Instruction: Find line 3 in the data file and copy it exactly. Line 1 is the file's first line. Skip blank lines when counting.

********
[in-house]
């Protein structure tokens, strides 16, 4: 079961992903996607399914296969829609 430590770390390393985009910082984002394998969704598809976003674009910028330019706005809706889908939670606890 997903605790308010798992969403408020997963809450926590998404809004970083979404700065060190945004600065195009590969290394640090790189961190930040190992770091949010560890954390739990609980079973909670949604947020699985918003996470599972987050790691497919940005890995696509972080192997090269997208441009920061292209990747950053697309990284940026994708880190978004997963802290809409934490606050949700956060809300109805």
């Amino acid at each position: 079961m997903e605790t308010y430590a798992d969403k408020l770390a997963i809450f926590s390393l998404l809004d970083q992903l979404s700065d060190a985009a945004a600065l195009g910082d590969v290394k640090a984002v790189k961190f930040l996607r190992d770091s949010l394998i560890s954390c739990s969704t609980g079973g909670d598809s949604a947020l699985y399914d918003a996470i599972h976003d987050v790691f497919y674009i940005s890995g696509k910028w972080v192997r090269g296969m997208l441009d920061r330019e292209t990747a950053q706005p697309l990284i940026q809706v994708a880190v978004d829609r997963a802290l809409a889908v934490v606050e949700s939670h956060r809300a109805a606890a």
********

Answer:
């Amino acid at each position: 079961m997903e605790t308010y430590a798992d969403k408020l770390a997963i809450f926590s390393l998404l809004d970083q992903l979404s700065d060190a985009a945004a600065l195009g910082d590969v290394k640090a984002v790189k961190f930040l996607r190992d770091s949010l394998i560890s954390c739990s969704t609980g079973g909670d598809s949604a947020l699985y399914d918003a996470i599972h976003d987050v790691f497919y674009i940005s890995g696509k910028w972080v192997r090269g296969m997208l441009d920061r330019e292209t990747a950053q706005p697309l990284i940026q809706v994708a880190v978004d829609r997963a802290l809409a889908v934490v606050e949700s939670h956060r809300a109805a606890a």